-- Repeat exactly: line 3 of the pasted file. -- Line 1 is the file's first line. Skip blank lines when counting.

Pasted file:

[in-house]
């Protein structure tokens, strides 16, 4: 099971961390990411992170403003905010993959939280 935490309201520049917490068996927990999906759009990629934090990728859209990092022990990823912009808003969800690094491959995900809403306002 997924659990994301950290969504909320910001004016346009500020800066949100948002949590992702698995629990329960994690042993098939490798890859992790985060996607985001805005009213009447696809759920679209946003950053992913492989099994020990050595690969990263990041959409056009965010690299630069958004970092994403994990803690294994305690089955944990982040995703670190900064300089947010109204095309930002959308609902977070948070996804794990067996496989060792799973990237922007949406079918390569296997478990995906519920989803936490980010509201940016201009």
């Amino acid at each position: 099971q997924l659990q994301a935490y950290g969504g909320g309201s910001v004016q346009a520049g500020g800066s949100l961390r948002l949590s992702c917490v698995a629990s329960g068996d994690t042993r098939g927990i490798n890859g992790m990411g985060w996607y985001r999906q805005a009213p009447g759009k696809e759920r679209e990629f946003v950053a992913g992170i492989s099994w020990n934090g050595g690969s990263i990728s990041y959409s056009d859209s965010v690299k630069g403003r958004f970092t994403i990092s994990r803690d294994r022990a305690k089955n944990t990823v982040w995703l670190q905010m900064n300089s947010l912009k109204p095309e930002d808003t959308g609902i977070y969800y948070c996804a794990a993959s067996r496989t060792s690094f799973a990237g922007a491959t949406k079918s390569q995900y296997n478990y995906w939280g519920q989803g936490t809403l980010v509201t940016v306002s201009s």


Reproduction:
């Amino acid at each position: 099971q997924l659990q994301a935490y950290g969504g909320g309201s910001v004016q346009a520049g500020g800066s949100l961390r948002l949590s992702c917490v698995a629990s329960g068996d994690t042993r098939g927990i490798n890859g992790m990411g985060w996607y985001r999906q805005a009213p009447g759009k696809e759920r679209e990629f946003v950053a992913g992170i492989s099994w020990n934090g050595g690969s990263i990728s990041y959409s056009d859209s965010v690299k630069g403003r958004f970092t994403i990092s994990r803690d294994r022990a305690k089955n944990t990823v982040w995703l670190q905010m900064n300089s947010l912009k109204p095309e930002d808003t959308g609902i977070y969800y948070c996804a794990a993959s067996r496989t060792s690094f799973a990237g922007a491959t949406k079918s390569q995900y296997n478990y995906w939280g519920q989803g936490t809403l980010v509201t940016v306002s201009s």